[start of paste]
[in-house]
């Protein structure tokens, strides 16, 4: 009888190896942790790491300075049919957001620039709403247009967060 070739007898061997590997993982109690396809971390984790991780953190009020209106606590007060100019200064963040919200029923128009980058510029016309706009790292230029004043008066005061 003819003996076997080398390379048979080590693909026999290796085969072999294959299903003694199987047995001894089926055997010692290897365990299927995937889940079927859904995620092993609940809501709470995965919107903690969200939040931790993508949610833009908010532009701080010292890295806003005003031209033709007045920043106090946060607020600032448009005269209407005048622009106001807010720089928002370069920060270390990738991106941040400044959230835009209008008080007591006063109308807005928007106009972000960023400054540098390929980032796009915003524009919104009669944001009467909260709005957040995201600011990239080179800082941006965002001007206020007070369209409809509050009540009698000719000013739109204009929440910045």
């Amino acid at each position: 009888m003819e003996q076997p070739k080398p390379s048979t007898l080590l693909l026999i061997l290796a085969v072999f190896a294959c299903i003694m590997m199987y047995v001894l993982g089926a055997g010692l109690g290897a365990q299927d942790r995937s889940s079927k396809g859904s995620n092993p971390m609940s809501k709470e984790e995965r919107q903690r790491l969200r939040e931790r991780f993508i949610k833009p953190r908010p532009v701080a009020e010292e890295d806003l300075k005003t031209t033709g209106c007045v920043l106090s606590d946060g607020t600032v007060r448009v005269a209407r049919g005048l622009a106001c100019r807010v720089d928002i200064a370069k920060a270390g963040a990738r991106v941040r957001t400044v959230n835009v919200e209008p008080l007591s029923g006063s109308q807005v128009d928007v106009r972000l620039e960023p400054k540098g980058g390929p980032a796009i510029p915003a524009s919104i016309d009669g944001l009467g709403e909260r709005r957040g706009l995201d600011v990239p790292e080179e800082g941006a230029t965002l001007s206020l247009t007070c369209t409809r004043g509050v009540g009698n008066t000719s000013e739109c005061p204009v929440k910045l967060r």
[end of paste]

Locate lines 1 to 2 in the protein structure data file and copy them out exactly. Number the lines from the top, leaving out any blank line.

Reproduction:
[in-house]
């Protein structure tokens, strides 16, 4: 009888190896942790790491300075049919957001620039709403247009967060 070739007898061997590997993982109690396809971390984790991780953190009020209106606590007060100019200064963040919200029923128009980058510029016309706009790292230029004043008066005061 003819003996076997080398390379048979080590693909026999290796085969072999294959299903003694199987047995001894089926055997010692290897365990299927995937889940079927859904995620092993609940809501709470995965919107903690969200939040931790993508949610833009908010532009701080010292890295806003005003031209033709007045920043106090946060607020600032448009005269209407005048622009106001807010720089928002370069920060270390990738991106941040400044959230835009209008008080007591006063109308807005928007106009972000960023400054540098390929980032796009915003524009919104009669944001009467909260709005957040995201600011990239080179800082941006965002001007206020007070369209409809509050009540009698000719000013739109204009929440910045």